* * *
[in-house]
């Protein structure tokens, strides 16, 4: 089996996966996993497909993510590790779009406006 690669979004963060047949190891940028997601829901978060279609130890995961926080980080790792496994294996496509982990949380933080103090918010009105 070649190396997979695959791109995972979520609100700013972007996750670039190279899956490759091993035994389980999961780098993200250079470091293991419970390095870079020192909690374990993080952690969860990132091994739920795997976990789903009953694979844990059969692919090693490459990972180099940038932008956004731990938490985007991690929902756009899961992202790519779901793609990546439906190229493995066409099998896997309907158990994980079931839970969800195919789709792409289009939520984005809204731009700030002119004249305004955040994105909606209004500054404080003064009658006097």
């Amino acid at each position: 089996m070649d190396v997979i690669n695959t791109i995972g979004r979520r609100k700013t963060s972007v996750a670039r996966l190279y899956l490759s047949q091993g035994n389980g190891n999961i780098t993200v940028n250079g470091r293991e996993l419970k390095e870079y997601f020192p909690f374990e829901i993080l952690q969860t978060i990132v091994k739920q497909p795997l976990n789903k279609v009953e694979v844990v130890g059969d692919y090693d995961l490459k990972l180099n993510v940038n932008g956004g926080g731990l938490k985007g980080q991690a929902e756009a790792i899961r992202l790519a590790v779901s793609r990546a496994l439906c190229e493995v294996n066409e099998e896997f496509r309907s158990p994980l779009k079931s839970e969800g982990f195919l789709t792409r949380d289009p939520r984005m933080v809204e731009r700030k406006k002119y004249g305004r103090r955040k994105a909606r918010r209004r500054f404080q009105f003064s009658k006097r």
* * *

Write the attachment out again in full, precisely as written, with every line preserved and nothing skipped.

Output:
[in-house]
């Protein structure tokens, strides 16, 4: 089996996966996993497909993510590790779009406006 690669979004963060047949190891940028997601829901978060279609130890995961926080980080790792496994294996496509982990949380933080103090918010009105 070649190396997979695959791109995972979520609100700013972007996750670039190279899956490759091993035994389980999961780098993200250079470091293991419970390095870079020192909690374990993080952690969860990132091994739920795997976990789903009953694979844990059969692919090693490459990972180099940038932008956004731990938490985007991690929902756009899961992202790519779901793609990546439906190229493995066409099998896997309907158990994980079931839970969800195919789709792409289009939520984005809204731009700030002119004249305004955040994105909606209004500054404080003064009658006097």
């Amino acid at each position: 089996m070649d190396v997979i690669n695959t791109i995972g979004r979520r609100k700013t963060s972007v996750a670039r996966l190279y899956l490759s047949q091993g035994n389980g190891n999961i780098t993200v940028n250079g470091r293991e996993l419970k390095e870079y997601f020192p909690f374990e829901i993080l952690q969860t978060i990132v091994k739920q497909p795997l976990n789903k279609v009953e694979v844990v130890g059969d692919y090693d995961l490459k990972l180099n993510v940038n932008g956004g926080g731990l938490k985007g980080q991690a929902e756009a790792i899961r992202l790519a590790v779901s793609r990546a496994l439906c190229e493995v294996n066409e099998e896997f496509r309907s158990p994980l779009k079931s839970e969800g982990f195919l789709t792409r949380d289009p939520r984005m933080v809204e731009r700030k406006k002119y004249g305004r103090r955040k994105a909606r918010r209004r500054f404080q009105f003064s009658k006097r």